Alas, The Wedding Weekend Extravaganza is over! Congratulations to Tamara and JJ, and Evan & Stacey. (Smith) Note to JJ: Feel more than free to introduce me more formally to your cousin Brooke. Ahem. [You know nothing at all about her.--ed.] True. And it was only a few dances. But there should be warning labels that come with beauty like that. I hate when that happens. She also stated at the end of the evening that I was "Rock Chalk", which, note well, is a high compliment from a member of a family that is loyal to the University of Kansas. [Kansas?! You've gone mad!--ed.] All I'm saying is, if I ran into her again, I wouldn't mind. Added bonus if the words "church" or "Jesus" don't make her vomit. In any case, the second wedding was like going to a party with friends. The Smith/Meek wedding, by contrast, felt like a family reunion. In the best and purest sense. The Smith patriarch (let the reader understand) said to me, "You're part of the family, you know that?" Funny, that, since I didn't marry anyone! But well taken. "Rabbi Tbone" is just like that. I feel I've been adopted. We shared many other things that I can't talk about here. Just know that,--if you didn't know it before--"swimming the Tiber" seems like the dumbest thing I could ever do, in the face of all this love. I was also honored to spend some time with 'Tbone's eldest, Martyn, and his wife, Zoe. I share in Thom's sadness that we won't see them again probably for eighteen months. Martyn and Zoe help the "least of these" in the UK; Zoe is British; Martyn just sounds like he is! But I promise I'll stay in touch, Martyn, and I won't call you 'Marty'! [You forgot to ask him what he thinks of David Cameron.--ed.] He can't vote for him, anyway. And good for you, Martyn; I couldn't renounce the USA, either. But it was also good to chat up some old friends, and some of the attendees prettier than Martyn. [I'm sure he's hurt and disappointed.--ed.] Sure he is. But congrats to Evan & Stacey (and Tamara & JJ). May each family have 17 children, for the good of the world, and in defiance of certain haughty US presidents.

Thursday, September 02, 2010

The thoughts I had regarding the "Historic Church Documents" page here are thus: There is quite a variation in confessional position represented by the documents here. Reformed, Anglican, Lutheran, and of course, creedal documents from the early undivided church are here. I must conclude that their presence represents affirmation by the proprietors, which presents problems by the fact of the variance alone. Possible Reasonable Explanation: The differences between them, say the authors, are less than the gulf between all of us and Tridentine Rome. But if it were a united Protestant front, wouldn't they unite ecclesial governments? I cannot conclude that the documents' presence was an act of mere reportage, because there is nothing overtly contrary to the Reformed tradition on the page. That they believe all these traditions can broadly be called Reformed is astonishing, and is an insult to anyone holding the other confessions. Still, perhaps it's a way of affirming a soteriological monergism that they all share (to some extent). Even if that could describe all the documents (which it doesn't) it's pretty reductionistic to say the Reformed faith is wholly about soteriological monergism. If that weren't enough audacity (and not the hopeful kind, I'd add) for one web page there's this mind-boggling quote: The delivery of Christ’s doctrines and commandments by men does not make them the doctrines and commandments of men. ... Their dogmas are not man's, they are God’s dogmas." --J. Girardeau. Which would be a refreshing recovery of the dogmatic principle if I knew which communion I should worry about getting tossed out of! But they don't seem to know. On a personal note, when I saw the Baptist Confession of 1689, I almost flipped out. Nothing personal, but I feel more comfortable among people who believe God's saving work happens objectively in some sense and in keeping with how God has always done things (see Passover, circumcision), not by way of articulation or knowledge in every case. ("Believers' baptism" is dumb.)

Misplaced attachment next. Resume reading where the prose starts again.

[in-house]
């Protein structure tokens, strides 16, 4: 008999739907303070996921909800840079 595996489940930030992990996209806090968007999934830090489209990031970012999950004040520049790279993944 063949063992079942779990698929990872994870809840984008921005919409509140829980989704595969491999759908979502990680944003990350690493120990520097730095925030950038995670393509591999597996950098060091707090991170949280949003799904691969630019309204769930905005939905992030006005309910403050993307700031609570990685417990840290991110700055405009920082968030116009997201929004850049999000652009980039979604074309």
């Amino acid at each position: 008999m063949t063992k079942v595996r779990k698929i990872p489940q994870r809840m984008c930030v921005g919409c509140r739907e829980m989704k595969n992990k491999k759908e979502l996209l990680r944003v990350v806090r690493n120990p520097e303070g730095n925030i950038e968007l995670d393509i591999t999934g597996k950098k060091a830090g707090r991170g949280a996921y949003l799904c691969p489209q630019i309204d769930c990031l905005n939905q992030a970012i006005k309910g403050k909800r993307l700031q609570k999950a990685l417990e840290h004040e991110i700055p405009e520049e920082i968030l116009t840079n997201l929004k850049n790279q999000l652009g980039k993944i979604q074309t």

[In Defense of Baptists, and Other "New Testament Church" Types: I know lots of you, and by and large, you're lovely people who love Christ. And I'm all for people understanding their faith as much as possible, too. And I don't see the papists force-feeding their infants the Eucharist, so you're not entirely insane. But I guarantee you, there will be about a bajillion infants and other young children who confessed diddly-squat before they left us for whatever reason, and God will embrace them, because that's just how God is. Please tell me you're not giving an aptitude test for the sign of the New Covenant. Please. "Please tell me you have something more, counselor. These men are on trial for their lives. Please tell me you haven't pinned their hopes to a phone bill." Sorry. I get movie quote-itis at times.]


Sorry, that turned into a rant, and a blog post.

Monday, August 30, 2010